Ashwin Ravichandran reckons that the 22-yard strip at the SCG has eased considerably and backed two of India’s finest exponents of Test match batting – Ajinkya Rahane and Cheteswar Pujara – to once again come good in a pressure situation.
India will need to bat 90 plus overs on the final day of the third Test and score another 309 runs with Pujara and Rahane aiming to save the match by batting out the whole day.
“The pitch has been quite slow, and it has been good to bat on. In fact, the balls that we saw misbehave yesterday, the ones that went up and down, has also kind of come down because of the slow nature of the pitch,” Ashwin said after the fourth day’s play.
The pitch has now been baked in sunshine which wasn’t the case on the first day.
“I also think the roller is playing a role. And because the game started off with the pitch not seeing a lot of sun, the wicket is getting better to bat as the sun is belting down on it.
“As a team, behind in the game, like we are, we are hopeful we can put a good performance in the first session tomorrow.”
The first session on day five will be crucial and Ashwin has full faith in Pujara and Rahane’s abilities.
“It is very very important that we play a good first session tomorrow,” Ashwin said.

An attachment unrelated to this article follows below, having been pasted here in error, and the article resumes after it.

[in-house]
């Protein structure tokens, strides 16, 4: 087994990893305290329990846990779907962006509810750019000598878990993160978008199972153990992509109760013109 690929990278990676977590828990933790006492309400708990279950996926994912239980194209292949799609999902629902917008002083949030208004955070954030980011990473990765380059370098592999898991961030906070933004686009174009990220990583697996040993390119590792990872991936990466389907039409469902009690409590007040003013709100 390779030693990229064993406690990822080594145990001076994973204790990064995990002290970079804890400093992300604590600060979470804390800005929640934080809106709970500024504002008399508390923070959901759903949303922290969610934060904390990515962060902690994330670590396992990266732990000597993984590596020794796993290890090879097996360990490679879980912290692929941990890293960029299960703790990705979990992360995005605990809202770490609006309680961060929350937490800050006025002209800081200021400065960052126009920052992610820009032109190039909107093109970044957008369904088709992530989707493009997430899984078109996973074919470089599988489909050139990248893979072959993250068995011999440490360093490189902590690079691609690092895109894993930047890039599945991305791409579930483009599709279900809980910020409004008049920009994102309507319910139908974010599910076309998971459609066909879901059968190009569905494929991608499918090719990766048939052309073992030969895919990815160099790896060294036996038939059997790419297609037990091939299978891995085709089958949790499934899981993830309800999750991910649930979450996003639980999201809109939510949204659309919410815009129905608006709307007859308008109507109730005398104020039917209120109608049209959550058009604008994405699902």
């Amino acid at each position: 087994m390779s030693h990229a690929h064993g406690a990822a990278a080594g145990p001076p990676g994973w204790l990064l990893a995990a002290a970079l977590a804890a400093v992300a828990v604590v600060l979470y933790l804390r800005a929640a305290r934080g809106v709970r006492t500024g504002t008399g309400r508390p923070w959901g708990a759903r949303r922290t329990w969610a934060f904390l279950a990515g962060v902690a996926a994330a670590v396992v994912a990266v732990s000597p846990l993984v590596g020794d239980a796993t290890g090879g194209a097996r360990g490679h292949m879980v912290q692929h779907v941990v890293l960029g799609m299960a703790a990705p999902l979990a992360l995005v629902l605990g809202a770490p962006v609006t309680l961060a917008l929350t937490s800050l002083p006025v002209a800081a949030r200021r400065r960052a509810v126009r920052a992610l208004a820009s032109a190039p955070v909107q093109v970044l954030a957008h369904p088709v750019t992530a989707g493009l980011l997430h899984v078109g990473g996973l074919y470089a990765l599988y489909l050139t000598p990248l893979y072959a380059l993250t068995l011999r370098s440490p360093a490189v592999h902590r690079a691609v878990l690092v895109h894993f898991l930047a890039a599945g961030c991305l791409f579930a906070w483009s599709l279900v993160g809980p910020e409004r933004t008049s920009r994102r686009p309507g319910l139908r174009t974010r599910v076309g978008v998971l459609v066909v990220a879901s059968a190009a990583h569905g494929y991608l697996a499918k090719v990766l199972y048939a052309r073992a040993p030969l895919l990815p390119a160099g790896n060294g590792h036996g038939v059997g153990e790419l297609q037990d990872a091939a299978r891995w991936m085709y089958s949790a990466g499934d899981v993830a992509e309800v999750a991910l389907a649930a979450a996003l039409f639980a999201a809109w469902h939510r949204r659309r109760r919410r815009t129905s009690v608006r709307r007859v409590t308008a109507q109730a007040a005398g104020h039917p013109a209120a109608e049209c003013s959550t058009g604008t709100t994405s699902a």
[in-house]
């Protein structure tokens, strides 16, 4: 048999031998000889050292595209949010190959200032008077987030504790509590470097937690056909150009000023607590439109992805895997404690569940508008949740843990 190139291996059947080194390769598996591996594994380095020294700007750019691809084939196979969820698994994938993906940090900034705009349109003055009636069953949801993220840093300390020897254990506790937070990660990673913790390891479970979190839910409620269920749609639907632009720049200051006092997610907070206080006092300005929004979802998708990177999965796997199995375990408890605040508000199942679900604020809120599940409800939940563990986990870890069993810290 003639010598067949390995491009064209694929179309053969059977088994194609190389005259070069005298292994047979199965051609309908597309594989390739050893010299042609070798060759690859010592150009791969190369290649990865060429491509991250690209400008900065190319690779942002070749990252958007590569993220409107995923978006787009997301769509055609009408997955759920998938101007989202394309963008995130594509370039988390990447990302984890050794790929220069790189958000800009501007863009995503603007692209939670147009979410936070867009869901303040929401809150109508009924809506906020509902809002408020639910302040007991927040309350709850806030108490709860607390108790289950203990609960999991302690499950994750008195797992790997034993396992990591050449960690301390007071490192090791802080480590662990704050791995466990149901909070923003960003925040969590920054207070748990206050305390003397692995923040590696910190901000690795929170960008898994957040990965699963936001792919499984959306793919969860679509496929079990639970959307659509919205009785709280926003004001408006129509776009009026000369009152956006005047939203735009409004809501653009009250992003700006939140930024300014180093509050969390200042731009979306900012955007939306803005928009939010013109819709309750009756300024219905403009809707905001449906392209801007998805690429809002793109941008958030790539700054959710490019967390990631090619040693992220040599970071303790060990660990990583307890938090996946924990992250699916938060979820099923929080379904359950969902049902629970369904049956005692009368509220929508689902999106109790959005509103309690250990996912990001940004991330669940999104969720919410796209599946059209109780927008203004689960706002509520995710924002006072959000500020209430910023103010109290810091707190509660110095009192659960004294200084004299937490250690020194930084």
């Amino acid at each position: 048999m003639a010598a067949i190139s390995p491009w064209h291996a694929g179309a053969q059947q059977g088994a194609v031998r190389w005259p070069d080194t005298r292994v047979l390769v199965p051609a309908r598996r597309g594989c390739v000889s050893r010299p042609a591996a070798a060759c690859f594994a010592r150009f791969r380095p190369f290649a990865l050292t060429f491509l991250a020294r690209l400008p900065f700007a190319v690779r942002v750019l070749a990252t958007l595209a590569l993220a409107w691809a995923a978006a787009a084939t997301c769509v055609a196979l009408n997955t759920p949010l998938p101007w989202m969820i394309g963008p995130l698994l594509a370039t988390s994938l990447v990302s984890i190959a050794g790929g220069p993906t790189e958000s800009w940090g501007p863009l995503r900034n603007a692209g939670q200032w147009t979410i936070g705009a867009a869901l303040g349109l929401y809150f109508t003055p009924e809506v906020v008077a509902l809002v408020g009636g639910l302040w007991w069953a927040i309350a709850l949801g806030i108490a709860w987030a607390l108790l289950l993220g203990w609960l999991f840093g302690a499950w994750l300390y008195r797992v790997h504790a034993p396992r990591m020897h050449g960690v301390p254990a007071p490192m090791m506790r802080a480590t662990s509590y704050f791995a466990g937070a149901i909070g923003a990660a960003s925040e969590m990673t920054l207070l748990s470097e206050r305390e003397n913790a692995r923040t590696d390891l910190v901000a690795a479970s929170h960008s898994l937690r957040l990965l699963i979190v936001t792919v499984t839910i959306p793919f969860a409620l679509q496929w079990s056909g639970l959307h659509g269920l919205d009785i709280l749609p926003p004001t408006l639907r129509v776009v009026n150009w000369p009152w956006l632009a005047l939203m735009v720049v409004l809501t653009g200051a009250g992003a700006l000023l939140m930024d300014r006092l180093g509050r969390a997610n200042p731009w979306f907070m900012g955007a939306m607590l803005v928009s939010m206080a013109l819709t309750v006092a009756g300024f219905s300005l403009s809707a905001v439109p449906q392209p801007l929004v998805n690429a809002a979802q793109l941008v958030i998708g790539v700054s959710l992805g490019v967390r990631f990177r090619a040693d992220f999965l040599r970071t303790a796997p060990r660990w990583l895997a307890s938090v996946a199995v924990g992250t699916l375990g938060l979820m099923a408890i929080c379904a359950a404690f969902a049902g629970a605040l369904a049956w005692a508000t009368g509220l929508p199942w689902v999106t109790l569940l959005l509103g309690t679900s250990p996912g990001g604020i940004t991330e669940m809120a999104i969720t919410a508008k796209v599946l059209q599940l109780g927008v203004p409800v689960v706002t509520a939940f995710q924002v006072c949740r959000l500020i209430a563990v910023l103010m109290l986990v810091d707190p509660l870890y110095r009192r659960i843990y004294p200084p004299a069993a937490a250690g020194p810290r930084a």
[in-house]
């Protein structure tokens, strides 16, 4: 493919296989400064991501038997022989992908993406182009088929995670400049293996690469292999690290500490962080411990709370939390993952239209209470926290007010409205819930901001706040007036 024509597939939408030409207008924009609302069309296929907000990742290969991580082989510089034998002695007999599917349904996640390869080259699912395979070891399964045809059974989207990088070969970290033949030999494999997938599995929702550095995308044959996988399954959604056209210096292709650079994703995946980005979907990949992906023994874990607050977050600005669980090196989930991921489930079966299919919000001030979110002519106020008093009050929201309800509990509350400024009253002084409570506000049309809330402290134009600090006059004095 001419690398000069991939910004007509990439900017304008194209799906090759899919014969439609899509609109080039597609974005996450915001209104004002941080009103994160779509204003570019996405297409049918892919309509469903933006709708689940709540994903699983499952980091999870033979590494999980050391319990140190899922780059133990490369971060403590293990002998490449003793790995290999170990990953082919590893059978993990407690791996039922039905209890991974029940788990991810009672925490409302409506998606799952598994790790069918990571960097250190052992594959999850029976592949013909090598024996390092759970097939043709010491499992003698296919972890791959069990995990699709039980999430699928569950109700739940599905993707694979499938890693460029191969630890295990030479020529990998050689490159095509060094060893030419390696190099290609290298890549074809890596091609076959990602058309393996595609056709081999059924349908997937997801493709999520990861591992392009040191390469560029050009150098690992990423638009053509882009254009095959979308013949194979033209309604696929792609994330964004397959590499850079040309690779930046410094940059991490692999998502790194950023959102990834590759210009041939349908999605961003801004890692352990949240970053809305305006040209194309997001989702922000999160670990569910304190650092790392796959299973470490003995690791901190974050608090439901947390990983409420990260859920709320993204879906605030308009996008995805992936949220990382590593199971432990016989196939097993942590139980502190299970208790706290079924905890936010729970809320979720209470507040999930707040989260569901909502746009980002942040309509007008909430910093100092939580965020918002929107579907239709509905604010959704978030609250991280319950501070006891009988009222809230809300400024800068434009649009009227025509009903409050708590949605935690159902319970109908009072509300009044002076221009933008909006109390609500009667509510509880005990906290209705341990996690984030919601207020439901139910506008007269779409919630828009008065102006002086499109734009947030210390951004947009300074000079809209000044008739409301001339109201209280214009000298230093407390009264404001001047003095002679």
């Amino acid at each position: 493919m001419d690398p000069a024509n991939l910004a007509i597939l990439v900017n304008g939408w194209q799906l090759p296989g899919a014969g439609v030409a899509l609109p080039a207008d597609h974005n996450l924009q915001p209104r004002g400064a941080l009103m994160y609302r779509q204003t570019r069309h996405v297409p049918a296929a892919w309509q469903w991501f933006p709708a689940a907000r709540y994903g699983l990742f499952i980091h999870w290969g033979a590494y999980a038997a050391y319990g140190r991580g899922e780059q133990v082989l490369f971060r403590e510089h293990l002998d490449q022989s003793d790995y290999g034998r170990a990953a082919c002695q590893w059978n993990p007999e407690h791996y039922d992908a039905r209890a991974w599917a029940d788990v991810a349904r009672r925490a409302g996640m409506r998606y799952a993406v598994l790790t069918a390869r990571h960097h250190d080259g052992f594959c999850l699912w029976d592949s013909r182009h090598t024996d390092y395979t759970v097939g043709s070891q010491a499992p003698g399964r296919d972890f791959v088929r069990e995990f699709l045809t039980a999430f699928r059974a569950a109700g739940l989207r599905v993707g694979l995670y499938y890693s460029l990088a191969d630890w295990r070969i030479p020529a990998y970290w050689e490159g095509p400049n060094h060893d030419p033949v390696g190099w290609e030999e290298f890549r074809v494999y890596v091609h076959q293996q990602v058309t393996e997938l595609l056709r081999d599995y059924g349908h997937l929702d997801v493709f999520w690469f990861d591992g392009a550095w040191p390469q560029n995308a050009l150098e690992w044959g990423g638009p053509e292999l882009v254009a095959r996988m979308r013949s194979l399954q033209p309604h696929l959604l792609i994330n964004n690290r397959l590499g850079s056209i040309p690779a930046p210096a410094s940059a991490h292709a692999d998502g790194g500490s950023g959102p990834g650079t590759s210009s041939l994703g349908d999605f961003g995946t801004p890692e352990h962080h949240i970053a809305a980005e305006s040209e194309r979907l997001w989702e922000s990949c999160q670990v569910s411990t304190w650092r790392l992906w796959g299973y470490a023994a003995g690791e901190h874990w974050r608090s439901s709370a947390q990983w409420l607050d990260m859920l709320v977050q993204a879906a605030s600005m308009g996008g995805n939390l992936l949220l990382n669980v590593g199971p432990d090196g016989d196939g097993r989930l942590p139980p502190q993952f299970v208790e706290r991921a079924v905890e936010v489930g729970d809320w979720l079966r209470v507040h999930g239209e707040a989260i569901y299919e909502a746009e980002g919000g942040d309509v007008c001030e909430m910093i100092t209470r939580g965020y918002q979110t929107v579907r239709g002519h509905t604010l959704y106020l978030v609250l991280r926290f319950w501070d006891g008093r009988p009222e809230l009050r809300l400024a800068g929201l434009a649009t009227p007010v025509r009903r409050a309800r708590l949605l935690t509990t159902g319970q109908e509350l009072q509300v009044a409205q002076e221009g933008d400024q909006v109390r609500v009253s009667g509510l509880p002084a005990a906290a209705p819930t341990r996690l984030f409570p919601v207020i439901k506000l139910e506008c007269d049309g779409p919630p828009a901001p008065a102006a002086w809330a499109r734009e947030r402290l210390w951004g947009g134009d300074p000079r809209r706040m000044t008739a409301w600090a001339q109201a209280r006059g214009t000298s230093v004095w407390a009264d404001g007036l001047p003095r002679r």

“A very very ideal and good first session would be to not lose a wicket. These two gentlemen out in the middle have proven through their career how good they are playing this format of the game and playing many good knocks for us.
“Ajinkya has got a hundred at MCG and Puji (Pujara’s team nickname) has got a fifty in the first innings. We are all very hopeful that they will put in a good performance.” When asked if India can get 309 runs in a day, Ashwin added: “In a Test match, you don’t look at the overall score on the final morning and say we must go for a win.
“It just doesn’t happen quite so much like it happens in white-ball cricket. There are passages of play in the red-ball game that are much more different and you are playing on a day-five pitch.
“And also sometimes when you play to the merit of the ball, you stay in, sometimes you put yourself in a situation in the last session where you can take an initiative, but you don’t go into the morning saying ‘’chalo hum teen sau bana denge’’